Seismic activity in Mexico calls for improved insurance products and industry regulation

The two earthquakes that shook Mexico on September 7 and 19, 2017 had a considerable impact not only on the country, but on the insurance industry as well. The tragic events, the most significant of their kind since 1985, resulted in the death of upwards of hundreds of people and the large-scale destruction of infrastructure and homes in Mexico City and other regions. On top of their human and material costs, these incidents highlighted the extent to which the majority of private property remains uninsured against natural disasters. More importantly, the events exposed how many insurance products protecting property were inadequately designed for the country’s earthquake-prone cities.

Counting the Cost

Mexico City was particularly affected by the events, with several older structures collapsing. After the double tragedy, Miguel Ángel Mancera, then-mayor of Mexico City, estimated that restoration of the capital’s damaged buildings could take up to six years. According to Fitch Ratings, the total cost of the earthquakes to the insurance industry could reach $1bn, or about 5% of direct premium. Although the market has long been accustomed to low levels of penetration, the events highlighted the large proportion of middle- and high-income residents that were uninsured. While earthquakes of this magnitude are rare in the country, safety notices and drills are routine. Nevertheless, only 8% of homes in Mexico City were insured for earthquake damage in 2017, according to the Insurance and Surety National Commission (Comisión Nacional de Seguros y Fianzas, CNSF). The national average is even lower, at 6.5%. Furthermore, the earthquakes exposed that many of the homes that were insured were not fully protected, despite insurance being compulsory for any home acquired through a bank loan since the early 2000s. “Some insurance schemes only covered the loan itself, meaning the policy covers the outstanding amount on a home loan to the bank,” José López Hoyo, vice-president for analysis and sectoral studies at the CNSF, told OBG. “So when tragedy struck, people lost their homes. The bank will get their money from the insurance, but the person who lost their home will be left with nothing.” In other instances, insurance products only covered a person’s apartment, but not the building’s common areas.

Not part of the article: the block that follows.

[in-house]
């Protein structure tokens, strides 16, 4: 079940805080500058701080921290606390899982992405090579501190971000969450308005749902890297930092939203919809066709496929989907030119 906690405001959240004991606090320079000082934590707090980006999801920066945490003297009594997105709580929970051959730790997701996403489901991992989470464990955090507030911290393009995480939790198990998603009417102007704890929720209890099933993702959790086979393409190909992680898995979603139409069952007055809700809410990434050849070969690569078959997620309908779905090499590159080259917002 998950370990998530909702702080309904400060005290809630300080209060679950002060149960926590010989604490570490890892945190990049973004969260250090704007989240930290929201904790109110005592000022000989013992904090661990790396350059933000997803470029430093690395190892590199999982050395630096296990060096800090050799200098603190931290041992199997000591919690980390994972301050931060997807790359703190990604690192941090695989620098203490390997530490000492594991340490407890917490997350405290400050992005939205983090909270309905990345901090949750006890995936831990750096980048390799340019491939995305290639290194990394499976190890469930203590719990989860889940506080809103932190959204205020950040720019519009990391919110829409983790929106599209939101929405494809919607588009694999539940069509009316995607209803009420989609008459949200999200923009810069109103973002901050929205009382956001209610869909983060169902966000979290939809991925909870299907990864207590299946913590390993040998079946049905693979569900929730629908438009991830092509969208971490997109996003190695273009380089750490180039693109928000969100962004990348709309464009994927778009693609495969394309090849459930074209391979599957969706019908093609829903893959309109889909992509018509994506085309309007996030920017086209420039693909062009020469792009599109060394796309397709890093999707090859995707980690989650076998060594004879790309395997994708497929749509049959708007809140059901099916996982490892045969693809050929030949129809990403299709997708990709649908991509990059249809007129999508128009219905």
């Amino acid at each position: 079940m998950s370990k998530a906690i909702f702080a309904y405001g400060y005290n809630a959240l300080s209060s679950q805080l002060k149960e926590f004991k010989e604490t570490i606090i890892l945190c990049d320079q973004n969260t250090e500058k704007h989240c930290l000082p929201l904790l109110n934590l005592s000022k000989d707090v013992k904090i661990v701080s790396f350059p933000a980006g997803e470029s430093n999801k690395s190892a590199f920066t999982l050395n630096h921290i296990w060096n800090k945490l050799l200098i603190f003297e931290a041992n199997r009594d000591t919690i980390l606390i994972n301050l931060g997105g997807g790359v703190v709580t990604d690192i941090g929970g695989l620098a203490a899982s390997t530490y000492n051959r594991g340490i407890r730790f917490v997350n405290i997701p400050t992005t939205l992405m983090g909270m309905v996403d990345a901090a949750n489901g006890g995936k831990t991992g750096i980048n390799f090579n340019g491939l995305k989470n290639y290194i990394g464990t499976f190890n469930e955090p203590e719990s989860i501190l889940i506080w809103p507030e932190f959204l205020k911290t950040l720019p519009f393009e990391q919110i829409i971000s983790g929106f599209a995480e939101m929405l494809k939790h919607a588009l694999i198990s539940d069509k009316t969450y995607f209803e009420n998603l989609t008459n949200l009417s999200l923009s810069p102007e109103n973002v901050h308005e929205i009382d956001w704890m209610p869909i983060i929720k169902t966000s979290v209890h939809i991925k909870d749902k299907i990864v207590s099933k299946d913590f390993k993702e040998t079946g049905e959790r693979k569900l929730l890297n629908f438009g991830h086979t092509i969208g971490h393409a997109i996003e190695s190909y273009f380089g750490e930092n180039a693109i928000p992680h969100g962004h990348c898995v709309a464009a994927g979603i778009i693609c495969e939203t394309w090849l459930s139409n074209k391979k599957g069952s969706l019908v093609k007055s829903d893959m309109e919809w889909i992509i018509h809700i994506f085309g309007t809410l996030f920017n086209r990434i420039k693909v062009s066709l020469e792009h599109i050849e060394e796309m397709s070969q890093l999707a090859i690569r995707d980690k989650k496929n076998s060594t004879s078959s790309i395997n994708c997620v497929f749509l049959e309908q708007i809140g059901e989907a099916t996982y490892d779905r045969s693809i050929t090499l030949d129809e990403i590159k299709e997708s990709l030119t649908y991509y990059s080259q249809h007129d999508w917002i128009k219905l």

Revised Design

Unlike earlier large-scale earthquakes, the 2017 events occurred in a country with an emerging middle class that had access to bank credit to acquire homes and insurance policies to protect their investments. Nevertheless, owing to inadequately regulated and marketed insurance products consumer expectations were not met. “Something terrible was revealed following the earthquakes; there was a difference in understanding in what people thought was covered by their home insurance and what was not,” Juan Ignacio Gil, vice-president of insurance at Peña Verde Group, told OBG. “As an industry, we sold products on unclear terms and that is not good for the industry.”

Efforts are now under way to ensure that this situation does not arise again in the future. The earthquakes and the issues regarding the insufficient coverage provided have led to the establishment of a working group that includes banks, insurers and sector regulators, with a view to improve housing insurance products, according to the CNSF. Insurance companies will likely increase the scope of the coverage provided and improve the information aspect of their sales strategies. Although in some countries insurance companies are required to present detailed market research before launching new products to justify how they improve protection for customers, this is currently not the case in Mexico. Making market research a compulsory basis for new products would be beneficial for insurance customers over the long term by regaining the confidence of consumers in insurance and increasing penetration rates.

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The Report: Mexico 2018

Insurance chapter from The Report: Mexico 2018

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